Friday, April 12, 2013

Traditional Burmese Pork Curry



Is it still called Burmese Food?  Or the Food Formally Known as Burmese Food?  Myanmar Food?
Whatever it's called, it's totally different from the other curries I usually make.  There's no cumin in this one.  From all the Googling I did, it seemed like the crucial elements of a Burmese Curry were tumeric, paprika, soy sauce and fish sauce.  So substitute some good old coconut aminos for soy sauce, and this dish was easy enough to paleo-ify and crockpot-icize.
Will and I both loved this, and Will asked if I can add it to the regular rotation of curries.  There's so much ginger and garlic and good spices in here, this is a perfect meal for the winter time, when the flu and other related yuckies are going around.
Serves 5-6.
The Tools:
6 qt. crockpot
4 cloves garlic, minced
1 T fish sauce
1 T coconut aminos (or gluten free soy sauce)
1 T ground tumeric
2 t ground paprika
1 1/2 inch piece fresh ginger, peeled and grated
2 lbs. boneless pork chops (about 5 large chops)
2 medium onions, chopped
1 lb. winter squash, cut into cubes
The Process:
First you plop your pork chops down in the crockpot.  I used 5 pork chops, or around 2 lbs. of meat.  It's more than okay to use pork that's been cut up, seared, or even just a 2 lb. pork loin or roast.  If I was really following directions, I would have chopped up the pork into bite-sized pieces before placing them in the crockpot.
But in my world, my crockpot means I do less work, not more work, so I didn't bother and just used the whole boneless pork chops.  I'm a rebel.  And sort of lazy at 6 AM when I'm making dinner.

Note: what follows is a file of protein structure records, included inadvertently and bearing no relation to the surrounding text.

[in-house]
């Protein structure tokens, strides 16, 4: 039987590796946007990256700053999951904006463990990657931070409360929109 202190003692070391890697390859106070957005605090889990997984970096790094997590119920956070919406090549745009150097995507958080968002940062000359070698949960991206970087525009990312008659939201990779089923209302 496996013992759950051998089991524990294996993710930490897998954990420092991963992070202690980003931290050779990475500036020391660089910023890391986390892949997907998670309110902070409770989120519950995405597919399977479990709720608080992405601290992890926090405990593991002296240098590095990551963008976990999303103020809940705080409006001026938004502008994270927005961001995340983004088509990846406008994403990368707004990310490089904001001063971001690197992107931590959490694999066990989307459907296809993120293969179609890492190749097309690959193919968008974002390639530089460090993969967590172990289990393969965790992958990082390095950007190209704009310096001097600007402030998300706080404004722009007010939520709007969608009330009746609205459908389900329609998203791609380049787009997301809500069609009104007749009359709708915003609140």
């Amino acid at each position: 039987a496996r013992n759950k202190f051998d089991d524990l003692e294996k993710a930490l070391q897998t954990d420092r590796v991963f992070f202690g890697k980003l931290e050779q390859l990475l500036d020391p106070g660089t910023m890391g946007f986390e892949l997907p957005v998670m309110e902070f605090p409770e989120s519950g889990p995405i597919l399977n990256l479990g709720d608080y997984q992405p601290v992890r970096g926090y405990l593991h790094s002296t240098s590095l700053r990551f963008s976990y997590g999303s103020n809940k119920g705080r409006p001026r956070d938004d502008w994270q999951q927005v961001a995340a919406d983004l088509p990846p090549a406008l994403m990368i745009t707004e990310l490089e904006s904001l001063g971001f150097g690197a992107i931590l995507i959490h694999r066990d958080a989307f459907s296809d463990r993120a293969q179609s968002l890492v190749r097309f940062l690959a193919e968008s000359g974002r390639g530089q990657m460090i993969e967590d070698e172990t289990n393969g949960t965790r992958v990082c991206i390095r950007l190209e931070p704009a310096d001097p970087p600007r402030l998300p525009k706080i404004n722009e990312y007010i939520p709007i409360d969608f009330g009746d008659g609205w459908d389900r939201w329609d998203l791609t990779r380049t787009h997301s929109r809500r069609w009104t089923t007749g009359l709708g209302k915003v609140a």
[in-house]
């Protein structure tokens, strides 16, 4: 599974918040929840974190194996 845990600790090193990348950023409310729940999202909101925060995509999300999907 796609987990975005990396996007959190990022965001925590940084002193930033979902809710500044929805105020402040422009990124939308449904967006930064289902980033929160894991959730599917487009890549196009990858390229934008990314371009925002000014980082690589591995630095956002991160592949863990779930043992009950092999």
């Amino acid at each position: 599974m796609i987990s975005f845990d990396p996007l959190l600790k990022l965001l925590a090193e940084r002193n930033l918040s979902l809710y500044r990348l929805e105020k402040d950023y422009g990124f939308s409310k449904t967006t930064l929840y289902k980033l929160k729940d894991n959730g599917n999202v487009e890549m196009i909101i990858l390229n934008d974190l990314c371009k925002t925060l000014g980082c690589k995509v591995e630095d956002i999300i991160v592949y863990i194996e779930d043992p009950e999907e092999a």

Then you need to make your curry paste.  Combine garlic, fish sauce, coconut aminos, tumeric, paprika and ginger together in a small bowl.  Using a spoon, spread the paste over your pork chops in the crock.
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Taking a decent picture of raw meat with a weird yellow paste on it at 6 AM with no natural light is just setting yourself up for epic photography failure.  Sorry.
Chop up your onions and spread them over the top of the paste.
Now you need to tackle your winter squash.  I used an acorn squash, and peeling and chopping it into cubes isn't so straightforward.  It's got those little bumps all over it, so you'd easily shave off a knuckle or two if you tried to do it with a vegetable peeler old-school.  So here's whatcha do...
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First, cut it in half and scoop out the guts like normal. Then cut the squash like you would a cantaloupe, cutting exactly on the lines.
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Now you can take your vegetable peeler and carefully peel the skin off.
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And now you can cut the squash into pieces.
And then spread the squash pieces over the top of the onions.
You don't want to mix this dish together, you want the squash and onions to steam on top so they don't get too mushy.
Cook on LOW for 7-8 hours, or on HIGH for 3-4 hours.  Always check your meat to be sure it's done before serving.
Enjoy!  Stay well this flu season!

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